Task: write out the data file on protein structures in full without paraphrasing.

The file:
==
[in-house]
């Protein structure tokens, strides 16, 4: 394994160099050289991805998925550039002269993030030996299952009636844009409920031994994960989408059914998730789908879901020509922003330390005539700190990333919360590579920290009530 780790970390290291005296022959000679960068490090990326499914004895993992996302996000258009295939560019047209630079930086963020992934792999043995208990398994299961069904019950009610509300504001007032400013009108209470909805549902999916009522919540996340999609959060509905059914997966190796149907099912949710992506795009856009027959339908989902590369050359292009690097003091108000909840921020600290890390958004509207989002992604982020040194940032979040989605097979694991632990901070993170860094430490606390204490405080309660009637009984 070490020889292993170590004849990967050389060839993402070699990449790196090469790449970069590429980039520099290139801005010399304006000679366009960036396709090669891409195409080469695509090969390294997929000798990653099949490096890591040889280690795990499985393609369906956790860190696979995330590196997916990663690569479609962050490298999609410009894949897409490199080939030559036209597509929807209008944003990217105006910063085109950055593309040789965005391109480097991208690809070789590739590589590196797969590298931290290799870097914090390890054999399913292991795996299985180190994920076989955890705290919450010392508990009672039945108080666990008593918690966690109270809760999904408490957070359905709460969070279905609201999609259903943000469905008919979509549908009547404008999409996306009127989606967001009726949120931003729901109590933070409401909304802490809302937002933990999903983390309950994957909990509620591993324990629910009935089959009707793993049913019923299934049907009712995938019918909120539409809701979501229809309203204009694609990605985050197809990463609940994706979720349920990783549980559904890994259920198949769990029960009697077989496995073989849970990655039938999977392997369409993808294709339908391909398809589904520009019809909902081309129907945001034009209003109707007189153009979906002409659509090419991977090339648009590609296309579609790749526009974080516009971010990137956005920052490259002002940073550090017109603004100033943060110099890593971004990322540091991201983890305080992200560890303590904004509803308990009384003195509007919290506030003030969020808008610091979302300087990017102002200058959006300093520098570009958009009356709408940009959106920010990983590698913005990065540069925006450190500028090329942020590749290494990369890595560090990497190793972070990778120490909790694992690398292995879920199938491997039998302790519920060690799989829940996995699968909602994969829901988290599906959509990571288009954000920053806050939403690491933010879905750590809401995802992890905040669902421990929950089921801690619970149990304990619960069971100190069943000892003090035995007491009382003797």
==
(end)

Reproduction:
[in-house]
């Protein structure tokens, strides 16, 4: 394994160099050289991805998925550039002269993030030996299952009636844009409920031994994960989408059914998730789908879901020509922003330390005539700190990333919360590579920290009530 780790970390290291005296022959000679960068490090990326499914004895993992996302996000258009295939560019047209630079930086963020992934792999043995208990398994299961069904019950009610509300504001007032400013009108209470909805549902999916009522919540996340999609959060509905059914997966190796149907099912949710992506795009856009027959339908989902590369050359292009690097003091108000909840921020600290890390958004509207989002992604982020040194940032979040989605097979694991632990901070993170860094430490606390204490405080309660009637009984 070490020889292993170590004849990967050389060839993402070699990449790196090469790449970069590429980039520099290139801005010399304006000679366009960036396709090669891409195409080469695509090969390294997929000798990653099949490096890591040889280690795990499985393609369906956790860190696979995330590196997916990663690569479609962050490298999609410009894949897409490199080939030559036209597509929807209008944003990217105006910063085109950055593309040789965005391109480097991208690809070789590739590589590196797969590298931290290799870097914090390890054999399913292991795996299985180190994920076989955890705290919450010392508990009672039945108080666990008593918690966690109270809760999904408490957070359905709460969070279905609201999609259903943000469905008919979509549908009547404008999409996306009127989606967001009726949120931003729901109590933070409401909304802490809302937002933990999903983390309950994957909990509620591993324990629910009935089959009707793993049913019923299934049907009712995938019918909120539409809701979501229809309203204009694609990605985050197809990463609940994706979720349920990783549980559904890994259920198949769990029960009697077989496995073989849970990655039938999977392997369409993808294709339908391909398809589904520009019809909902081309129907945001034009209003109707007189153009979906002409659509090419991977090339648009590609296309579609790749526009974080516009971010990137956005920052490259002002940073550090017109603004100033943060110099890593971004990322540091991201983890305080992200560890303590904004509803308990009384003195509007919290506030003030969020808008610091979302300087990017102002200058959006300093520098570009958009009356709408940009959106920010990983590698913005990065540069925006450190500028090329942020590749290494990369890595560090990497190793972070990778120490909790694992690398292995879920199938491997039998302790519920060690799989829940996995699968909602994969829901988290599906959509990571288009954000920053806050939403690491933010879905750590809401995802992890905040669902421990929950089921801690619970149990304990619960069971100190069943000892003090035995007491009382003797």